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TPG reader Eric sent me a message on Facebook to ask about account access for credit card authorized users:
“Do authorized users get their own account login to view charges and set up payments? I’m specifically asking about the Chase Ritz-Carlton card.”
There are several good reasons to add users to your credit card account. For starters, secondary cardholders can help you earn sign-up bonuses and other rewards through spending, and in some cases they can share card benefits without having to apply on their own. Some cards even offer bonus points just for adding users and making a purchase. Of course, there are also more pragmatic reasons to add an authorized user, like enabling a family member or employee to manage the account on your behalf.
Generally, card issuers allow you to dictate the level of access given to authorized users. That said, Chase provides fairly limited options for personal cards like the Ritz-Carlton Rewards Credit Card and Chase Freedom. Authorized users can’t view account information online; that’s reserved exclusively for the primary cardholder. However, authorized users can perform most tasks by phone, including balance inquiries, payments and basically anything that doesn’t affect your credit (like increasing the credit line or closing the account).
Chase offers greater flexibility on its business credit cards and allows authorized users (designated as employees) to view account information online. Employees can only access information about their own cards, not about the master account. They also have to create a separate login, so they can’t just link the card to their own personal Chase account.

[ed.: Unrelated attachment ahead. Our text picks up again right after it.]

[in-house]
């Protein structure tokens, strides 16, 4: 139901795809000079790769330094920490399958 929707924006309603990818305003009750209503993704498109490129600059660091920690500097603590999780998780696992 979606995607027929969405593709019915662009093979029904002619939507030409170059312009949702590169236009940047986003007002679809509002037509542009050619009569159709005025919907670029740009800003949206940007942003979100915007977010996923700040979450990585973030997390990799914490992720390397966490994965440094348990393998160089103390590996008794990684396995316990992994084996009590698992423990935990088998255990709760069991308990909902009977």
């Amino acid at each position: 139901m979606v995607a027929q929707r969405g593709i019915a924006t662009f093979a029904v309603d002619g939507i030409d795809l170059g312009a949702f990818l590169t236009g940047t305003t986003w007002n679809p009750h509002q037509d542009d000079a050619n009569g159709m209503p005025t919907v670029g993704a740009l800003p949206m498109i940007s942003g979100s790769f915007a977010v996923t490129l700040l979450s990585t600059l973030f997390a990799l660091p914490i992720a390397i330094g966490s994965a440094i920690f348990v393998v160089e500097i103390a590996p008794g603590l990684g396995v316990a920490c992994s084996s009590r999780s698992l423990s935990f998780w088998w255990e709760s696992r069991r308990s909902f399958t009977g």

Business cardholders can also designate a proxy, which is someone who doesn’t have a card, but does have read-only access to the entire account (including employee cards). An employee can be a proxy, too, so you can give someone (like a manager or accountant) online access to information pertaining to the whole account. However, they’d still have to call in order to make changes.
As for other card issuers, American Express allows authorized users to view their card information online. Best of all, they can do so via their own Amex account, so they don’t have to create a separate login. You can also designate an account manager, who can be given full access to do everything other than replace a card, activate a card and add more authorized users.
Similarly, Citi gives authorized users access to most account information online, and allows them to take certain actions like make payments, change contact info, initiate billing disputes and more. They can’t close the account, add more users, change the credit line, convert to another card or make other fundamental changes. Like Amex, Citi allows authorized users to link cards to their own personal online accounts.
In any case, you could always just give someone your own personal login and password if you want them to have full access to your account, but of course there are security risks involved with that.
For more on the advantages (and disadvantages) of adding authorized users, check out these posts:
- Benefits and Costs of Adding Secondary Cardholders to Your Account
- How to Start Building Credit with an Authorized User Account
- Are Authorized Users Still Eligible to Earn Sign-Up Bonuses?
Know before you go.
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